It has been nearly 30 years since Professor James T. Reason created the ‘Swiss Cheese model’ of accident and causation at the University of Manchester. Little did he know that in addition to creating a globally recognised framework for risk management he also unwittingly has laid the foundation for building the perfect health and safety career!
Indeed, building a career within health and safety is very similar. Throughout one’s career there are blockers, identical to the layers of swiss cheese. The holes are “a trajectory of career opportunity” and if these holes are not lined up getting to your intended career goal is often impossible. These missed career opportunities leave at best, frustrated health and safety professionals and at worst a complete waste of human capital. Where a portion of our best talent is not given the opportunity to advance their career and implement ideas which could drive the whole industry forward and ultimately create a safer and healthier world.
Let’s look at some of these layers:
Slice number one – career goal
The first blocker which any health and safety professional has to overcome is to have a career goal. Sounds simple, however given the average person spends 90,000 hours at work I am often surprised at how little time is invested in this. I’m not saying you cannot have a happy, successful career without a plan, however this can often be due to luck rather than by design, and your career like a piece of seaweed floating at the whim of the business tide. A career plan does not have to track the next 40 years day by day in minute detail, however at least have an overall goal of where you want to end up with the next step in mind. As Mahatma Gandhi once said “The future depends on what you do today.”
You don’t have a plan? The great news is it is never too late. Most people don’t start off with one and indeed a huge portion of people fall into health and safety rather than this being their career goal. However, once in the role they find they like it, are good at it and it gives them a platform to not only build a career but also add benefit to society. This is a great platform from which to build the plan. Keen to be Global Head of Safety for NASA? Love rugby and want to be Head of Health and Safety for the next Rugby World Cup? Want to launch your own Health and Safety Consultancy? Why not? Once you know where you want to get to you can start putting in place the steps to get there.
Slice number two – qualifications
There have never been more alternatives to qualifications in health and safety. Like a health and safety qualification smorgasbord. NEBOSH providers are constantly competing to create solutions to make their courses more appealing in a busy world. University of Middlesex, Greenwich, or NVQ 5 for those who prefer this route…whatever your learning style there is something for everyone.
Once you reach the point where you are applying for senior management roles, qualifications will probably not be as critical. Until then, it is likely that they will play a big part. IOSH Membership is a given, join and get to the grade you need to achieve your goal.
Once you know where you want to get to and have the qualifications to achieve this, you need to have the knowledge of the roles which will get you to your goal. In order to achieve this it is likely you will need to build a network. Particularly at senior levels, the more people you know and that know you, in the space you want to end up in, the more likely jobs will come up which are relevant for you – this will be both you being in a position to see the roles when advertised but also the roles coming to you. Be selective in building your networks but create a professional network of Health and Safety Directors, specialist Health and Safety Recruiters, industry experts, speak at events, attend conferences. You will likely only move roles 4-7 times in a career over a 40-year span – when the right role comes up you need to know about it.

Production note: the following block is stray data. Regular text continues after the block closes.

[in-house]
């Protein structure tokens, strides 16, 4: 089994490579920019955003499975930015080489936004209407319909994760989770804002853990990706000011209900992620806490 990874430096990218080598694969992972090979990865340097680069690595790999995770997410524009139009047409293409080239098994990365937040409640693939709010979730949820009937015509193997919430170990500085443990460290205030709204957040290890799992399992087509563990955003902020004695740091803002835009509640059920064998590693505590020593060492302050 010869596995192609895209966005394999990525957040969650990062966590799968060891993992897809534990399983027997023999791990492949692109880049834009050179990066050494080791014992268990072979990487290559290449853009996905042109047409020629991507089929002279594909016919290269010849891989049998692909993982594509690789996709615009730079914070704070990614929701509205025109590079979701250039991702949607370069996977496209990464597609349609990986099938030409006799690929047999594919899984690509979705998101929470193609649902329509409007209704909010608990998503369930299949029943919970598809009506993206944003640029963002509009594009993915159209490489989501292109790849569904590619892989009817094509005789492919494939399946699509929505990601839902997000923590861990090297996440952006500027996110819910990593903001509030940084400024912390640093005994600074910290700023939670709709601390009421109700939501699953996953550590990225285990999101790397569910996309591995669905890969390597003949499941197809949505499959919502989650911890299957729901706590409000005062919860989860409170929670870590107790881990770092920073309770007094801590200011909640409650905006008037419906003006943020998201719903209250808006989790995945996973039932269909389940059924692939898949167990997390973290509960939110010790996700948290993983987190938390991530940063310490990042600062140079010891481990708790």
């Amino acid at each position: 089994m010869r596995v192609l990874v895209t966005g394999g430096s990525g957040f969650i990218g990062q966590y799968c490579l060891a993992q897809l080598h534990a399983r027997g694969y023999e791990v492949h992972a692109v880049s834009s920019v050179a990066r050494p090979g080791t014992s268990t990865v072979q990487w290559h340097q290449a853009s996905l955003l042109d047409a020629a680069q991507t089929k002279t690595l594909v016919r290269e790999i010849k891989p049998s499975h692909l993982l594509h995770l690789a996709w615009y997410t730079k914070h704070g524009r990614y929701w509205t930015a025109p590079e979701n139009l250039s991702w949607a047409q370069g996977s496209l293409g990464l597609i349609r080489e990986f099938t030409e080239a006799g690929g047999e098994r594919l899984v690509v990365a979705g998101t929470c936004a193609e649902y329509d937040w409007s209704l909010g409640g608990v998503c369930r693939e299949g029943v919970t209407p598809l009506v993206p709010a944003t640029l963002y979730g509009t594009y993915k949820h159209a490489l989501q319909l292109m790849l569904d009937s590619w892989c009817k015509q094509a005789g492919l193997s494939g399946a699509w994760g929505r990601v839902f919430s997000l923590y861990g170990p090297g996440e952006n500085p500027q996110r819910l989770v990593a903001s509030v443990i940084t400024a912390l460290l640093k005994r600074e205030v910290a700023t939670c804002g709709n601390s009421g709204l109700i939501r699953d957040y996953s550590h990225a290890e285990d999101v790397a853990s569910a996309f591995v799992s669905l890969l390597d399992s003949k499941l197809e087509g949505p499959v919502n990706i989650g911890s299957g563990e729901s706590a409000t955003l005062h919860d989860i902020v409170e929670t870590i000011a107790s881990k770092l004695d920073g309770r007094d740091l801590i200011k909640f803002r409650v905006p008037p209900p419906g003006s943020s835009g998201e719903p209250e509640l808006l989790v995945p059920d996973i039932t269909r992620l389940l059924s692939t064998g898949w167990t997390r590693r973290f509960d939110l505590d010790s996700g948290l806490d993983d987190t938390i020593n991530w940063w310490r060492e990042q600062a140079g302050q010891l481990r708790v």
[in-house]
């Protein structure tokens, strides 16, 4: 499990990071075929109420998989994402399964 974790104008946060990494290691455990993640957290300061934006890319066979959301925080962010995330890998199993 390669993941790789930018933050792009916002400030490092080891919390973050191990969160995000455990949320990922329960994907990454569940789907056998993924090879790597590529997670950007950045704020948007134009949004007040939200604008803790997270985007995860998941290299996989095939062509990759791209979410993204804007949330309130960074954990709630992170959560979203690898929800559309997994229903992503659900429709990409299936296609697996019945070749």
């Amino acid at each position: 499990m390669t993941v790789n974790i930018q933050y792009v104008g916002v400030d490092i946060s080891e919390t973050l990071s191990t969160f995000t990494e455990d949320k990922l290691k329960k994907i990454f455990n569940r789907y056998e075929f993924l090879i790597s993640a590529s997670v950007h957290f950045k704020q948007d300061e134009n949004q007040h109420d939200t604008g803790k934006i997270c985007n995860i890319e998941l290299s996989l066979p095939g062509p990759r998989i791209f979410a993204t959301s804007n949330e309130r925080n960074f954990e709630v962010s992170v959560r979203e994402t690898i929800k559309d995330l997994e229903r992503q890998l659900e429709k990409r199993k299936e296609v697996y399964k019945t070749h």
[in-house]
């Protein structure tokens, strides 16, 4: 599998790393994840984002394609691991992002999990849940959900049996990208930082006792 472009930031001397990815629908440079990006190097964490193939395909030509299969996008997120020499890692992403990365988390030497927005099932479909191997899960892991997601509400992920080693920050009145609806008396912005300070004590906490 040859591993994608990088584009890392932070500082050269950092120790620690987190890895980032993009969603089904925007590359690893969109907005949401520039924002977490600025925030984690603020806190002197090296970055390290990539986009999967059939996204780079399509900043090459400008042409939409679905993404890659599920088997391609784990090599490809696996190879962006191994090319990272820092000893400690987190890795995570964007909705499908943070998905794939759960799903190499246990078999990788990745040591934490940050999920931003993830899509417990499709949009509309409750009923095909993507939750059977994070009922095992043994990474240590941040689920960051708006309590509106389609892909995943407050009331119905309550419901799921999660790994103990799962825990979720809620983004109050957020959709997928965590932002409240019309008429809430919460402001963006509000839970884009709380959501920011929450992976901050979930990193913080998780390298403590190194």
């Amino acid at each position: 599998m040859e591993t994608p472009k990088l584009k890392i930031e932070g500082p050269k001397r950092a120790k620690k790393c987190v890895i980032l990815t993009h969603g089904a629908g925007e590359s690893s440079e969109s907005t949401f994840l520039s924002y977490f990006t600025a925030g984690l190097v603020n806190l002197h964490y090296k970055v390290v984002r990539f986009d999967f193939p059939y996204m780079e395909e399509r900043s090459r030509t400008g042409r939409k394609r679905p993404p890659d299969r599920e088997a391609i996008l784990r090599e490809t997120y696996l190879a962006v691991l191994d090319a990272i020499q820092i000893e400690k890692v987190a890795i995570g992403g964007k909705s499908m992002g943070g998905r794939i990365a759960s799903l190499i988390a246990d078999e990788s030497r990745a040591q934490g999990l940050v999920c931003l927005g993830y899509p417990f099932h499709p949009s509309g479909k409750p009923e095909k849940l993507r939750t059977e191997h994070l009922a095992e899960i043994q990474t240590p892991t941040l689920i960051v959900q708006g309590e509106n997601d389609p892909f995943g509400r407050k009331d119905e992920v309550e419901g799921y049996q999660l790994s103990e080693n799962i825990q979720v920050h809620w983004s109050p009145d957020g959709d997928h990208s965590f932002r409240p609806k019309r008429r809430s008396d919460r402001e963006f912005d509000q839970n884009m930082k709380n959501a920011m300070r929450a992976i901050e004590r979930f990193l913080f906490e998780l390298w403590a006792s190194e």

Slice number three – non-technical skills
Finally, the more senior you become in your career the less you may use your technical skills, more important will likely be personality and non-technical competencies. The ability to persuade, influence and achieve buy-in for health and safety priorities from top management and the workforce are essential for any senior health and safety leader. These are also the skills that are in the highest demand and they distinguish the best candidates when applying and interviewing for senior management roles.
A great place to map these competencies is IOSH’s ‘Competency Framework’. From here there are a myriad of ways to develop – start with your HR Team they should be able to help, mentors, external courses.
Slice number four – luck
The final slice of cheese is luck. I have never been a massive believer in the ‘L’ word and believe you make your own luck. However life changes, this is fine. Don’t just give up on your goal and go back to floating in the ocean! Refine your goal to something which can potentially be achieved and hunt it down with a passion. Great saying from the late Steve Jobs – “you can only connect the dots looking backwards” – set a goal, work hard, be passionate and the world will conspire to help!
James Irwin is a director at Irwin & Colton, a specialist recruitment consultancy across health, safety and environment.